The Commission on Elections (Comelec) on Wednesday began returning more than 1,000 vote-counting machines (VCM) to its supplier despite opposition from former Sen. Ferdinand “Bongbong” Marcos Jr. whose poll protest was based partly on allegations that the election results had been manipulated with the use of VCMs. In an urgent manifestation and motion on Oct. 21, Marcos asked the Presidential Electoral Tribunal (PET) to “prohibit the poll body from releasing the subject VCMs” after the Comelec informed Supreme Court Chief Justice Maria Lourdes Sereno it plans to return the machines to Smartmatic-TIM. The Marcos camp also asked the PET to determine whether these VCMs were used in the vice presidential race, which the former senator lost by about 260,000 votes to Leni Robredo, the Liberal Party candidate. On June 29, Marcos filed his electoral protest and asked the PET to stop Robredo’s inauguration. He said votes that were counted for Robredo were fraudulent, contesting the results in 39,221 clustered precincts in 25 provinces and five cities.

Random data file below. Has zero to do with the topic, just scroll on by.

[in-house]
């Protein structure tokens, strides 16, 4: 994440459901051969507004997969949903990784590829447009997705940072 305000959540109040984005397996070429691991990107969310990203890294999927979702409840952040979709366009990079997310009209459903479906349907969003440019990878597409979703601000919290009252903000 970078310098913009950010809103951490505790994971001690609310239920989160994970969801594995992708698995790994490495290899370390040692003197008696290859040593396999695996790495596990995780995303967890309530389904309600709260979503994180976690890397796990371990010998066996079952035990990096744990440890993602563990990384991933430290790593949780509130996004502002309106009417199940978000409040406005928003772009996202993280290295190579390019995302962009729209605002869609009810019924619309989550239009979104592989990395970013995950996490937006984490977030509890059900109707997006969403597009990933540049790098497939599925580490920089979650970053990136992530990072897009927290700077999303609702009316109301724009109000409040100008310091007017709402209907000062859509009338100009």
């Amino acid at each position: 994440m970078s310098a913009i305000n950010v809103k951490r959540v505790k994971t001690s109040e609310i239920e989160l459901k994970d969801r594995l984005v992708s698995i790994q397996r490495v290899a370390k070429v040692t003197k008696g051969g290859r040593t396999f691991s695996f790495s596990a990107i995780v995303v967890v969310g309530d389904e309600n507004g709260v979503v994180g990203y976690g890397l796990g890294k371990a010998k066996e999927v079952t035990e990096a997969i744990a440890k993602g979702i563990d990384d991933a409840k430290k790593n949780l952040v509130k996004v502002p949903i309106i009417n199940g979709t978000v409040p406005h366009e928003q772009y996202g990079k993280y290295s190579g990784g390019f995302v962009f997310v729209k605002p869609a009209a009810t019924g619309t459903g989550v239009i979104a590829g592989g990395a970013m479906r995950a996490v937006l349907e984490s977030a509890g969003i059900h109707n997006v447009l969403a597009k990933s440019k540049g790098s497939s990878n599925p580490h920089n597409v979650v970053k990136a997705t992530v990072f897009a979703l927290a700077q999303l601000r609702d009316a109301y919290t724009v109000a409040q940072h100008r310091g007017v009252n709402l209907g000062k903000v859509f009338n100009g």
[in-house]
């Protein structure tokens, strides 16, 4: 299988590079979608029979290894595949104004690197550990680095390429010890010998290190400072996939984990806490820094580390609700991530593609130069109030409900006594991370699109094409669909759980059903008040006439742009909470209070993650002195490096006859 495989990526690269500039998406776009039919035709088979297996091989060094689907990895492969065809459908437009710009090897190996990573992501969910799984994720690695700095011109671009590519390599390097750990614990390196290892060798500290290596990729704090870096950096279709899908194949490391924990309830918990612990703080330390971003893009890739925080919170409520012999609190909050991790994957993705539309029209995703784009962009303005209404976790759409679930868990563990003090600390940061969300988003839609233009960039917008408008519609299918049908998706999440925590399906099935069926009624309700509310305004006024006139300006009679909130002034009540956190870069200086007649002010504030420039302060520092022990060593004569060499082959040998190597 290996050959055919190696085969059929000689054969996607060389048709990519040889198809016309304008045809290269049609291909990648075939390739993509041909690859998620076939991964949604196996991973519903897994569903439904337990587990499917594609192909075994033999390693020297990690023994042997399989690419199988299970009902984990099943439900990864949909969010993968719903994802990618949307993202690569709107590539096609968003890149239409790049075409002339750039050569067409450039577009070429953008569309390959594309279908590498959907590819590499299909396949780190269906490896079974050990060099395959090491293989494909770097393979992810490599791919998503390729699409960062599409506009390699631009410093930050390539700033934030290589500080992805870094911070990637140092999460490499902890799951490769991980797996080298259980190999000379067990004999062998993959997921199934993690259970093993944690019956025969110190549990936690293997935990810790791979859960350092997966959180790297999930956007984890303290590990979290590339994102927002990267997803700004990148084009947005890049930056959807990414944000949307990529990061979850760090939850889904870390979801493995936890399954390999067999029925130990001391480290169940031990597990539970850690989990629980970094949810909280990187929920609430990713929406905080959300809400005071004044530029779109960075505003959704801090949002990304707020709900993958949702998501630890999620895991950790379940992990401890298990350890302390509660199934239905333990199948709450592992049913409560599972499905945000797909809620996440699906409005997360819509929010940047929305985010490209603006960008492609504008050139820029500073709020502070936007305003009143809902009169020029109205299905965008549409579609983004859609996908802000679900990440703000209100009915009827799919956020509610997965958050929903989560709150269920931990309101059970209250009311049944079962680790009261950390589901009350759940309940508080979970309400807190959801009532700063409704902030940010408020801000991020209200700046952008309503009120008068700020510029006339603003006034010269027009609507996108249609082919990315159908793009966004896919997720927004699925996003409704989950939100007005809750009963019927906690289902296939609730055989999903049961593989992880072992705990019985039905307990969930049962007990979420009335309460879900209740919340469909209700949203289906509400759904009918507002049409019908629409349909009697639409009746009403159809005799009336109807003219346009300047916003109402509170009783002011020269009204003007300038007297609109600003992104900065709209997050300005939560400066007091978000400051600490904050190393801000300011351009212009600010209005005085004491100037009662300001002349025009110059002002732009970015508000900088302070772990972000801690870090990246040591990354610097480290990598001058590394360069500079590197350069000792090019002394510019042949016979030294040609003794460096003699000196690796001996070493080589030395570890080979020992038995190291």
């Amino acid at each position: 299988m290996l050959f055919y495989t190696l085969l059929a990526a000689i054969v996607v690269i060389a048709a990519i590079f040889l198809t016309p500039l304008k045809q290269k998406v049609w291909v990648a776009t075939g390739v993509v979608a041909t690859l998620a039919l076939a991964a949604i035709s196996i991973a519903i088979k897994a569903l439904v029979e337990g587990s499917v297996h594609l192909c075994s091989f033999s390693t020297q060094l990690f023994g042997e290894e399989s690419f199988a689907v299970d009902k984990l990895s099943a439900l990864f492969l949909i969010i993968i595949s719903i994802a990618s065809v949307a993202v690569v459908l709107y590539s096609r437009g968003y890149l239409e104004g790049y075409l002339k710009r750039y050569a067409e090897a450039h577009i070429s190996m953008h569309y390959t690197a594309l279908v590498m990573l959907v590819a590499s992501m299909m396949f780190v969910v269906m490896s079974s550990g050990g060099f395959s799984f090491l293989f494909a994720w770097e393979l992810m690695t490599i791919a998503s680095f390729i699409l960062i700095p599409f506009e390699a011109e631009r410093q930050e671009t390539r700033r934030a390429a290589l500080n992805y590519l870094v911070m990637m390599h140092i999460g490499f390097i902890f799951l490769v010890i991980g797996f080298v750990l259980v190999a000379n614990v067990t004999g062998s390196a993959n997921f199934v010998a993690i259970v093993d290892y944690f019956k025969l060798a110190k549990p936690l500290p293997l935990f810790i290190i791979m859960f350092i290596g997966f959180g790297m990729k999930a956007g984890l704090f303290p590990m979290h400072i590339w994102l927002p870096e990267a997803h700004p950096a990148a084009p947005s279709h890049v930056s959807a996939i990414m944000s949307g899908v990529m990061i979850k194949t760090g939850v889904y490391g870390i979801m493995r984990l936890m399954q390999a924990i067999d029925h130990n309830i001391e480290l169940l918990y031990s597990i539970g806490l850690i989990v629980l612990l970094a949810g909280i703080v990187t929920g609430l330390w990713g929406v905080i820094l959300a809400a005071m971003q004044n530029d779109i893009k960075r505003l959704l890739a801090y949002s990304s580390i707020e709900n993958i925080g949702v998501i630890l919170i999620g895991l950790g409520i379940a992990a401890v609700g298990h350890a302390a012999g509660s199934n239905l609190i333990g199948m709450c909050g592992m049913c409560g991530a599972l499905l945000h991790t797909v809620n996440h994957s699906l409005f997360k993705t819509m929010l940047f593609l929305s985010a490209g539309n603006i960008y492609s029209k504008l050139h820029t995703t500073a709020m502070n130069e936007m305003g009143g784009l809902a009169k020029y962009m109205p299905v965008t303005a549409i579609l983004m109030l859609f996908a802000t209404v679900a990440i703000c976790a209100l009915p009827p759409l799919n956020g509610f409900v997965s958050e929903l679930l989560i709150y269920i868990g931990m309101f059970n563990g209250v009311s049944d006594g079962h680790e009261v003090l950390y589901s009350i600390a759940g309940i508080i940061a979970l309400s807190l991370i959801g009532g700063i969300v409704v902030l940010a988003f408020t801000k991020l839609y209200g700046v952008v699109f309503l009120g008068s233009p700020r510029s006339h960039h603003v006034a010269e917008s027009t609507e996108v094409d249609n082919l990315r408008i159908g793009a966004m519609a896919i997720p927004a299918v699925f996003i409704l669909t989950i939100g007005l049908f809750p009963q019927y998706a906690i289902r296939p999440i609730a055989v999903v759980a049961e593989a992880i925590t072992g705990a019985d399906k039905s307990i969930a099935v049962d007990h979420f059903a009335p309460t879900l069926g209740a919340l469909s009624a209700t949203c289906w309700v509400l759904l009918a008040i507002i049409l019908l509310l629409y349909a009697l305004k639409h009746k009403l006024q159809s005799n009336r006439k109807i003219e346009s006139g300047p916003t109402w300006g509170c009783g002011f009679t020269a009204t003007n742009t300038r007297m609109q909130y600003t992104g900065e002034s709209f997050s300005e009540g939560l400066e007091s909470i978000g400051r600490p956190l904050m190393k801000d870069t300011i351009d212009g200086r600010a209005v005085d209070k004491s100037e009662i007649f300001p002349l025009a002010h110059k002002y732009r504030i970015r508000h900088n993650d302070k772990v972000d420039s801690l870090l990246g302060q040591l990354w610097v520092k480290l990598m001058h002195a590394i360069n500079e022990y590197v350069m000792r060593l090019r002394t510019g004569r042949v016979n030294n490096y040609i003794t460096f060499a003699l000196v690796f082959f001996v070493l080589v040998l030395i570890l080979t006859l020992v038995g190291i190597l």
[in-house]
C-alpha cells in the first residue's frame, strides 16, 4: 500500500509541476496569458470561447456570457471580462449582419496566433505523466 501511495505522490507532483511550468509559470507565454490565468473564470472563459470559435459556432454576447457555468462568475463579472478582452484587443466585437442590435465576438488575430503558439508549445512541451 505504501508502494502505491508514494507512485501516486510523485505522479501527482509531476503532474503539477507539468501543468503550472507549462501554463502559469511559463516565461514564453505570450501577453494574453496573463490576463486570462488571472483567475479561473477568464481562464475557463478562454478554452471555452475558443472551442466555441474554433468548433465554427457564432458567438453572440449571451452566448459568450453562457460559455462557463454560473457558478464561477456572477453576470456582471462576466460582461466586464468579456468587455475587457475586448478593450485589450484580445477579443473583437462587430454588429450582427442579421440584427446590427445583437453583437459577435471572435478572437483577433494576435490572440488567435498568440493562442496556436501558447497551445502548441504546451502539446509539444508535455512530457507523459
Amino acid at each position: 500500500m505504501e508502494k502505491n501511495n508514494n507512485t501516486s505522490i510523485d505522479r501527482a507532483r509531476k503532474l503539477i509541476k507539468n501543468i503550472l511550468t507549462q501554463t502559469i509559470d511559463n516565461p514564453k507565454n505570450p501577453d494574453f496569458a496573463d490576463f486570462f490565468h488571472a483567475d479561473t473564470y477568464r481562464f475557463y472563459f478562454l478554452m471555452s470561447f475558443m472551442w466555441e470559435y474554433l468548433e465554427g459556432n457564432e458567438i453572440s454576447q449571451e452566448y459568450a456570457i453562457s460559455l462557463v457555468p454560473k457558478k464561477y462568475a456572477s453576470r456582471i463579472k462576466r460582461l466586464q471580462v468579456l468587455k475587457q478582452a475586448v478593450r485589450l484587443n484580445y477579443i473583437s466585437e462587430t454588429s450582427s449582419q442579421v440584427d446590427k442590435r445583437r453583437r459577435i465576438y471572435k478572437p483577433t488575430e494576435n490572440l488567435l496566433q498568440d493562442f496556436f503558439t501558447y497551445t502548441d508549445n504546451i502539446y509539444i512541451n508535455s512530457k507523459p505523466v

He alleged that Smartmatic introduced a new hash code (or a new script/program) into the transparency server, which he said had triggered unauthorized changes in the vote count.
In August, the PET issued a precautionary protective order (PPO) directing the Comelec to preserve all election materials and paraphernalia pending the resolution of the proceedings.
Comelec Commissioner Christian Robert Lim has informed Sereno, who heads the PET, that the machines they planned to return “were not actually deployed and/or used during said elections [and therefore were] not within the scope of the [PPO].” He said these machines had been put on standby as replacement VCMs for those that break down on election day.
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